As I Lay Dying

by: William Faulkner

Sections 53–59

1

There wasn’t nothing else to do. It was either send him to Jackson, or have Gillespie sue us, because he knowed some way that Darl set fire to it.

2

And then I believed I knowed how Gillespie knowed about how his barn taken fire. She hadn’t said a word, hadn’t even looked at him, but when the fellows told him what they wanted and that they had come to get him and he throwed back, she jumped on him like a wild cat so that one of the fellows had to quit and hold her and her scratching and clawing at him like a wild cat[.]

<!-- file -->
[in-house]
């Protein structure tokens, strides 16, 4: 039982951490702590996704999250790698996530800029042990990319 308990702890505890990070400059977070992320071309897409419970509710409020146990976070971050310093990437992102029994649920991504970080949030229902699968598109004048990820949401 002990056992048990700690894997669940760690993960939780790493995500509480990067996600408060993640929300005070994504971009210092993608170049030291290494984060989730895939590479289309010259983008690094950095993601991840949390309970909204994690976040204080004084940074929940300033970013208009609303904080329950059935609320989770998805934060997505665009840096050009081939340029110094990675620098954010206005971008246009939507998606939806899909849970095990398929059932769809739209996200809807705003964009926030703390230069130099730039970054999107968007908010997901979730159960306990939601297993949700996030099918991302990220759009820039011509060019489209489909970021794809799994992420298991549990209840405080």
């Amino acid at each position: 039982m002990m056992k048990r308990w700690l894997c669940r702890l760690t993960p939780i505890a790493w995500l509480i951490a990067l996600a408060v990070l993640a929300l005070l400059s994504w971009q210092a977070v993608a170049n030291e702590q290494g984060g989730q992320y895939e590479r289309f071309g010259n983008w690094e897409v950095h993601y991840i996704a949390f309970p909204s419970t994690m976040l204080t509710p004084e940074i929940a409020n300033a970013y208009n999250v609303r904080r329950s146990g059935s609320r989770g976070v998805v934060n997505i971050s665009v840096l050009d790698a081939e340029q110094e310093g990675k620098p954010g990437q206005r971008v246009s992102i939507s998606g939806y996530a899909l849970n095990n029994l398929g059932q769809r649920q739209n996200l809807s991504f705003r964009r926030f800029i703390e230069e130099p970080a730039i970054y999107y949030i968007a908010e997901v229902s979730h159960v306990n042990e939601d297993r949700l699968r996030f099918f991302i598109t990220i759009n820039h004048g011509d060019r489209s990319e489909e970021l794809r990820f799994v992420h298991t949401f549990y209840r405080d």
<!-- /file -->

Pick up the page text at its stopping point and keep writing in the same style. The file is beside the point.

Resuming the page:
3

She come in just at ten, before the clock had done striking. I let her in and she come in, walking fast . . . I locked the door and turned off the light and went on back. She was waiting. She didn’t look at me now.

4

Then we see it wasn’t the grip that made him look different; it was his face, and Jewel says, “He got them teeth.”

5

“It’s Cash and Jewel and Vardaman and Dewey Dell,” pa says, kind of hangdog and proud too, with his teeth and all, even if he wouldn’t look at us. “Meet Mrs Bundren,” he says.